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  #1  
Old 05-29-2013, 07:42 PM
Nano001 Nano001 is offline
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Default Issues with capacitive coupling of 2 opamps

Hi, I built the attached circuit which I am using to detect low levels of optical pulses. I am using the first opamp as a transimpedance amplifier and the second one to amplify the signal from the TIA. The 1uF capacitor and 10k resistor is used to remove the dc signal of the first amplifier.

The circuit works well, except that there is a background frequency (about 1 khz) when there are no optical pulses which I am trying to remove. I noticed that this background oscillation is only present when I couple the two circuits with the 1uF cap. When I probe the output of the first amplifier both before and after the 1uF capacitor when it is NOT connected to the 2nd opamp, there is no oscillation. As soon as I connect everything together I see oscillations before and after the capacitor (points A and B in the diagram), and these oscillations get amplified at the output of the final opamp (point C). So, my problem lies with capacitive coupling of amplifiers.

I have tried many combinations of different R and C values, and 1uF and 10k gives me the best output signal with minimal oscillations. However, I am looking to completely remove them. The circuit works without oscillations if I completely remove the 1uF and 10k component, but the DC signal out of the first amplifier is always varying which makes it nearly impossible to set the non-inverting bias point of the second stage always equal to the middle of the first amplifier pulse.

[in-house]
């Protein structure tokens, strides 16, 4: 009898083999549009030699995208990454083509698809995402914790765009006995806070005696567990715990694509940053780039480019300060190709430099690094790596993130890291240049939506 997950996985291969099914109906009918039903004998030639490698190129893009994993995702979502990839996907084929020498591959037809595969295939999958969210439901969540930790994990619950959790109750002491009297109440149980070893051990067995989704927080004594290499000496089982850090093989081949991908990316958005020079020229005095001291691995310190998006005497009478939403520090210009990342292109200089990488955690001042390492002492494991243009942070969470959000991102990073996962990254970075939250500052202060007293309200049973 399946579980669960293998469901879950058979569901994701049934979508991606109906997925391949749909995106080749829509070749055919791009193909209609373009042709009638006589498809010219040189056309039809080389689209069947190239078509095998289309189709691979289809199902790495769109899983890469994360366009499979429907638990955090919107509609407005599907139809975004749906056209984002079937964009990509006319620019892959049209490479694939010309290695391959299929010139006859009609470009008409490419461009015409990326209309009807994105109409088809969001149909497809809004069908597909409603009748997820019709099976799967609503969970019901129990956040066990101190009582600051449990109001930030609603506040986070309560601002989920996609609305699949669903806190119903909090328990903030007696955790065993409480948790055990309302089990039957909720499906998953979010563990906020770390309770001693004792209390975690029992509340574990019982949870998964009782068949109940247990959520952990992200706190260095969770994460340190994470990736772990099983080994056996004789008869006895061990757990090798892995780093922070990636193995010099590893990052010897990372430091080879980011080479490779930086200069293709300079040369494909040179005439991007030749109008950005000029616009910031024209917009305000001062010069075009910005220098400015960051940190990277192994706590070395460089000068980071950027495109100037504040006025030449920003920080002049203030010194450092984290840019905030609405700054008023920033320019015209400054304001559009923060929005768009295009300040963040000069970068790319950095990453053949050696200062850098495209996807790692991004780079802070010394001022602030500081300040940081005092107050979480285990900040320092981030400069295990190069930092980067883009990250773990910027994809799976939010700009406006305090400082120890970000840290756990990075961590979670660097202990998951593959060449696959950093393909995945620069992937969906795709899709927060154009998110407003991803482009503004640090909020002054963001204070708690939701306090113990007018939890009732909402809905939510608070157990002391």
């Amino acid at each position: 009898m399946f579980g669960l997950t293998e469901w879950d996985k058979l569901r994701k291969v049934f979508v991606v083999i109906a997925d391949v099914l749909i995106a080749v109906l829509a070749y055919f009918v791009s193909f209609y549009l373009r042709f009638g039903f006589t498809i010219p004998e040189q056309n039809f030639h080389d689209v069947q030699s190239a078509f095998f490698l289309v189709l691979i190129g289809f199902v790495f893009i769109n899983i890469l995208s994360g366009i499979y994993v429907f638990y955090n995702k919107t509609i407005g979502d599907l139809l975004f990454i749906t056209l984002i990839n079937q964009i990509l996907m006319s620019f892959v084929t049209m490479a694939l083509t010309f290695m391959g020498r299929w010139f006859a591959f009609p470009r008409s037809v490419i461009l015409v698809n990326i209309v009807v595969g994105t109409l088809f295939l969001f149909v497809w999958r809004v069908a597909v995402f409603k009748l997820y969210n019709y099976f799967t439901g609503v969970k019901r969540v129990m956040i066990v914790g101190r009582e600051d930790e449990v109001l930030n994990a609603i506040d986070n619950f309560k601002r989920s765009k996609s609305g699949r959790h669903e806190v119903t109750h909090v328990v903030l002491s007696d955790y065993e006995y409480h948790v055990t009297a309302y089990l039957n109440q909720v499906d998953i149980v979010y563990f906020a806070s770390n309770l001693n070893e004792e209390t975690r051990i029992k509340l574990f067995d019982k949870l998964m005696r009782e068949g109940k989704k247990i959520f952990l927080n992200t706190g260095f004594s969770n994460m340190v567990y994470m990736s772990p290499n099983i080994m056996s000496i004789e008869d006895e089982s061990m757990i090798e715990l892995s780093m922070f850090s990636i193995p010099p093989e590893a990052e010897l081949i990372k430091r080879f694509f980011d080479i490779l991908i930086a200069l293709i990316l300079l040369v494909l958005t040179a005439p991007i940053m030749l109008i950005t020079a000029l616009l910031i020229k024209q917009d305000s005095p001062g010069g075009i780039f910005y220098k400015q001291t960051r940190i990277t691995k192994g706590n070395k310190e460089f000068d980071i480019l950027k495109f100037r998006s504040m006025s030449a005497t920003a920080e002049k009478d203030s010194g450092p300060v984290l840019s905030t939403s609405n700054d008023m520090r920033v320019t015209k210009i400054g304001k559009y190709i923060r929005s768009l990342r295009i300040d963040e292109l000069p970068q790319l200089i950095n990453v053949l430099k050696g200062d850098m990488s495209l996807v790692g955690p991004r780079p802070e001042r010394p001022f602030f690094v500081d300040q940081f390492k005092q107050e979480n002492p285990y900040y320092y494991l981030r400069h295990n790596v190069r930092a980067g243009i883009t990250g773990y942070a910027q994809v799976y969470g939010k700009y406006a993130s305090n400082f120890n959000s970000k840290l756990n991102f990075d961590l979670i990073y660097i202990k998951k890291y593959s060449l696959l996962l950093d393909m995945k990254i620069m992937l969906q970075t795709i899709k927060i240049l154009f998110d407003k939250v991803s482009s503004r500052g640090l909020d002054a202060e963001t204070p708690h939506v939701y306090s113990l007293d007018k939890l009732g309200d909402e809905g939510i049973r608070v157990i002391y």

Please let me know if you can help with this circuit, thanks.
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Old 05-29-2013, 08:46 PM
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MrChips MrChips is offline
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With low level signals and sensitive circuits I avoid using multiple amps in an single package. I stick to one amp per package.

The other thing is two inverting amplifiers make a non-inverting amplifier which produces positive feedback. Any chance you can change the second stage to non-inverting?
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Old 05-29-2013, 10:02 PM
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Good idea. 2 inverters makes an oscillator if there is even a tiny bit of coupling through the power supply or radiated energy. Simple solution: Don't invert twice.
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Old 05-30-2013, 01:16 PM
Nano001 Nano001 is offline
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Ok, that is a good suggestion. I will try it out.
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Old 05-30-2013, 01:50 PM
ramancini8 ramancini8 is offline
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Try terminating the photodiode to lower the impedance of the inverting op amp input.
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